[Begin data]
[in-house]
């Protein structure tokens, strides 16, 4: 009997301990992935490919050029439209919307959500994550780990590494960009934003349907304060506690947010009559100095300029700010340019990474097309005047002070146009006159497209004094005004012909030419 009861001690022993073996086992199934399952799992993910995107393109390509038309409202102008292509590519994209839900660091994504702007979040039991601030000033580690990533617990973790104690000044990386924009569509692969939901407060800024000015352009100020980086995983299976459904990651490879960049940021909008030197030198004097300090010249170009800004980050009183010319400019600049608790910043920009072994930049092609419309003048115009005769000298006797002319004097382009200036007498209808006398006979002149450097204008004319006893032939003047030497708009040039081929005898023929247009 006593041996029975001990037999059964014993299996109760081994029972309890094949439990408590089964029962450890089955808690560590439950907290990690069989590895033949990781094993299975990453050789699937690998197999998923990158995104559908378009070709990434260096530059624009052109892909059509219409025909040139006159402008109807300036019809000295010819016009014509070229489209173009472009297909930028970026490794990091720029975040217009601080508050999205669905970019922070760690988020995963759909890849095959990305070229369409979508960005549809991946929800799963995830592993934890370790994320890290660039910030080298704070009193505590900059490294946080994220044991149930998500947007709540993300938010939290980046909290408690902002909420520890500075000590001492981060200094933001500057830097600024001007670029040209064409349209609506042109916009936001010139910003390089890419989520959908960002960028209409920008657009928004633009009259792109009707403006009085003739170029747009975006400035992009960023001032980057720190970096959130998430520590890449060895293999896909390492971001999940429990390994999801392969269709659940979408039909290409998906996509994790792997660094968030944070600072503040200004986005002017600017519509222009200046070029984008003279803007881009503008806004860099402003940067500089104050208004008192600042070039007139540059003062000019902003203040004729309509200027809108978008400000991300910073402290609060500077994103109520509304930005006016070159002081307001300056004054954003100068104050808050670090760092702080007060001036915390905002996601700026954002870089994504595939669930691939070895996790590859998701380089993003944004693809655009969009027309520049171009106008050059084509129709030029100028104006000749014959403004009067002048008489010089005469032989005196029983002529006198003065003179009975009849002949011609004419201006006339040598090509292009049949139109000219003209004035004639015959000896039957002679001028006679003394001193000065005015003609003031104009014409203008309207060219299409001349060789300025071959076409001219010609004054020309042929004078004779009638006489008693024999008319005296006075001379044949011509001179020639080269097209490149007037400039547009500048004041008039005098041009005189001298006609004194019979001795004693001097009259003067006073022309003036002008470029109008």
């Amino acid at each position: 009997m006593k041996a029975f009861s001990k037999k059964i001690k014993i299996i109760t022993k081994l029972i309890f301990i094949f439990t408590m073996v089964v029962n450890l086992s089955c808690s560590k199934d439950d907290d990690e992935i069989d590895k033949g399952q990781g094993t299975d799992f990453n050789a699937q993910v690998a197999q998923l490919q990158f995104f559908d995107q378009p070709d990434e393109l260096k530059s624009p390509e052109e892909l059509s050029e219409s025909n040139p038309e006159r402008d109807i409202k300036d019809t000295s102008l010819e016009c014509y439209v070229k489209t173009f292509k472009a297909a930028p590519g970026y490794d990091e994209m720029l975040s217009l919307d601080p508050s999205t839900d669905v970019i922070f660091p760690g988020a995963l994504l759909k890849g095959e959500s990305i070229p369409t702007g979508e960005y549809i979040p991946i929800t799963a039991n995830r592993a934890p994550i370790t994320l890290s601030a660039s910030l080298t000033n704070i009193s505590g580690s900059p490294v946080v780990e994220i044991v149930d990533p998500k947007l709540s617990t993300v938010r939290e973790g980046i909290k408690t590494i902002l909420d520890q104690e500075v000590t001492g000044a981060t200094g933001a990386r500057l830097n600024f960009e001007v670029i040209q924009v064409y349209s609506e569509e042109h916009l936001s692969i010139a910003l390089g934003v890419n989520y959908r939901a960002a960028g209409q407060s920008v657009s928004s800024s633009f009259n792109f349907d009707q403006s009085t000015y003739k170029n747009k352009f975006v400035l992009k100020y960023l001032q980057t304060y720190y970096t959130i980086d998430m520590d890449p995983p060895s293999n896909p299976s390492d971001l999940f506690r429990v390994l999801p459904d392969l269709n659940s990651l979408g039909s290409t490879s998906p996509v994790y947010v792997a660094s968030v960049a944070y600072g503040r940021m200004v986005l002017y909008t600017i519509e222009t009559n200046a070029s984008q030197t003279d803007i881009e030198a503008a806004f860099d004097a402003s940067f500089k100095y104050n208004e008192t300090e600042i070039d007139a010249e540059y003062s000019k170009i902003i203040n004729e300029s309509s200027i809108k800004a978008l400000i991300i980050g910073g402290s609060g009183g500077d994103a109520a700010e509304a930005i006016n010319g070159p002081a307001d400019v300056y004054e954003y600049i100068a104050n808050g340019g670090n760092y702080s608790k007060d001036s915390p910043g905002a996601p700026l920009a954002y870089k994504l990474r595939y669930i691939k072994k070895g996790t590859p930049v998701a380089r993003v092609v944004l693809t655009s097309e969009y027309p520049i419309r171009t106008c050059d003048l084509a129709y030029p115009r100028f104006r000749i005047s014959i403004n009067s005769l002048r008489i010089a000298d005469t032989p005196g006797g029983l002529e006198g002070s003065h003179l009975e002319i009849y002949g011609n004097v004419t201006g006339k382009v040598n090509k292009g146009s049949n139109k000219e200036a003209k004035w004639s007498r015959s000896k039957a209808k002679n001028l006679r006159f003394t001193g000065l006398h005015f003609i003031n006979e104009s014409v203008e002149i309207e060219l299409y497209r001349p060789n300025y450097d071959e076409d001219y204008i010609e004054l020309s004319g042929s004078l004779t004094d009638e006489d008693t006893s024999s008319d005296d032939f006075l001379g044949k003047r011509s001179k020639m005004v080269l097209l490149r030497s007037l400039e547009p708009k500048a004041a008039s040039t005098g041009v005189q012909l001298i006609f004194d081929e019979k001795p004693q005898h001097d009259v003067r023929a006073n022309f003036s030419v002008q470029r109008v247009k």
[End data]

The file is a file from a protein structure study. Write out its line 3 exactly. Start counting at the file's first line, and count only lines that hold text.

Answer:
């Amino acid at each position: 009997m006593k041996a029975f009861s001990k037999k059964i001690k014993i299996i109760t022993k081994l029972i309890f301990i094949f439990t408590m073996v089964v029962n450890l086992s089955c808690s560590k199934d439950d907290d990690e992935i069989d590895k033949g399952q990781g094993t299975d799992f990453n050789a699937q993910v690998a197999q998923l490919q990158f995104f559908d995107q378009p070709d990434e393109l260096k530059s624009p390509e052109e892909l059509s050029e219409s025909n040139p038309e006159r402008d109807i409202k300036d019809t000295s102008l010819e016009c014509y439209v070229k489209t173009f292509k472009a297909a930028p590519g970026y490794d990091e994209m720029l975040s217009l919307d601080p508050s999205t839900d669905v970019i922070f660091p760690g988020a995963l994504l759909k890849g095959e959500s990305i070229p369409t702007g979508e960005y549809i979040p991946i929800t799963a039991n995830r592993a934890p994550i370790t994320l890290s601030a660039s910030l080298t000033n704070i009193s505590g580690s900059p490294v946080v780990e994220i044991v149930d990533p998500k947007l709540s617990t993300v938010r939290e973790g980046i909290k408690t590494i902002l909420d520890q104690e500075v000590t001492g000044a981060t200094g933001a990386r500057l830097n600024f960009e001007v670029i040209q924009v064409y349209s609506e569509e042109h916009l936001s692969i010139a910003l390089g934003v890419n989520y959908r939901a960002a960028g209409q407060s920008v657009s928004s800024s633009f009259n792109f349907d009707q403006s009085t000015y003739k170029n747009k352009f975006v400035l992009k100020y960023l001032q980057t304060y720190y970096t959130i980086d998430m520590d890449p995983p060895s293999n896909p299976s390492d971001l999940f506690r429990v390994l999801p459904d392969l269709n659940s990651l979408g039909s290409t490879s998906p996509v994790y947010v792997a660094s968030v960049a944070y600072g503040r940021m200004v986005l002017y909008t600017i519509e222009t009559n200046a070029s984008q030197t003279d803007i881009e030198a503008a806004f860099d004097a402003s940067f500089k100095y104050n208004e008192t300090e600042i070039d007139a010249e540059y003062s000019k170009i902003i203040n004729e300029s309509s200027i809108k800004a978008l400000i991300i980050g910073g402290s609060g009183g500077d994103a109520a700010e509304a930005i006016n010319g070159p002081a307001d400019v300056y004054e954003y600049i100068a104050n808050g340019g670090n760092y702080s608790k007060d001036s915390p910043g905002a996601p700026l920009a954002y870089k994504l990474r595939y669930i691939k072994k070895g996790t590859p930049v998701a380089r993003v092609v944004l693809t655009s097309e969009y027309p520049i419309r171009t106008c050059d003048l084509a129709y030029p115009r100028f104006r000749i005047s014959i403004n009067s005769l002048r008489i010089a000298d005469t032989p005196g006797g029983l002529e006198g002070s003065h003179l009975e002319i009849y002949g011609n004097v004419t201006g006339k382009v040598n090509k292009g146009s049949n139109k000219e200036a003209k004035w004639s007498r015959s000896k039957a209808k002679n001028l006679r006159f003394t001193g000065l006398h005015f003609i003031n006979e104009s014409v203008e002149i309207e060219l299409y497209r001349p060789n300025y450097d071959e076409d001219y204008i010609e004054l020309s004319g042929s004078l004779t004094d009638e006489d008693t006893s024999s008319d005296d032939f006075l001379g044949k003047r011509s001179k020639m005004v080269l097209l490149r030497s007037l400039e547009p708009k500048a004041a008039s040039t005098g041009v005189q012909l001298i006609f004194d081929e019979k001795p004693q005898h001097d009259v003067r023929a006073n022309f003036s030419v002008q470029r109008v247009k």